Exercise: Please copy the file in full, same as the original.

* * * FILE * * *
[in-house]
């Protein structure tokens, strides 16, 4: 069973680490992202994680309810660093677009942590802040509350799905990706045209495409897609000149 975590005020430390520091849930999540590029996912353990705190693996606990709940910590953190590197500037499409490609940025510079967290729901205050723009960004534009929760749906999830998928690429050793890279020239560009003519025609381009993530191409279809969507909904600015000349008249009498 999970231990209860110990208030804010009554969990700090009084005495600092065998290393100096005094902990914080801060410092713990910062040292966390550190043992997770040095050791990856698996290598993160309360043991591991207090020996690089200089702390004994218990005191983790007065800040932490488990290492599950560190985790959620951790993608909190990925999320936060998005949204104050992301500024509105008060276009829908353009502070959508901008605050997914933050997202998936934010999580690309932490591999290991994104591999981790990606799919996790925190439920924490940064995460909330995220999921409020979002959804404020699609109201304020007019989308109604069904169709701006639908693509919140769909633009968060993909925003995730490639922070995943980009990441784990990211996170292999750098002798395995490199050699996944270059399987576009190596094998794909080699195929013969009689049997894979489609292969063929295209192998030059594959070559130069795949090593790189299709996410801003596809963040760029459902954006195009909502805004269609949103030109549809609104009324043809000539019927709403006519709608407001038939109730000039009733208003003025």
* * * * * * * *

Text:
[in-house]
């Protein structure tokens, strides 16, 4: 069973680490992202994680309810660093677009942590802040509350799905990706045209495409897609000149 975590005020430390520091849930999540590029996912353990705190693996606990709940910590953190590197500037499409490609940025510079967290729901205050723009960004534009929760749906999830998928690429050793890279020239560009003519025609381009993530191409279809969507909904600015000349008249009498 999970231990209860110990208030804010009554969990700090009084005495600092065998290393100096005094902990914080801060410092713990910062040292966390550190043992997770040095050791990856698996290598993160309360043991591991207090020996690089200089702390004994218990005191983790007065800040932490488990290492599950560190985790959620951790993608909190990925999320936060998005949204104050992301500024509105008060276009829908353009502070959508901008605050997914933050997202998936934010999580690309932490591999290991994104591999981790990606799919996790925190439920924490940064995460909330995220999921409020979002959804404020699609109201304020007019989308109604069904169709701006639908693509919140769909633009968060993909925003995730490639922070995943980009990441784990990211996170292999750098002798395995490199050699996944270059399987576009190596094998794909080699195929013969009689049997894979489609292969063929295209192998030059594959070559130069795949090593790189299709996410801003596809963040760029459902954006195009909502805004269609949103030109549809609104009324043809000539019927709403006519709608407001038939109730000039009733208003003025």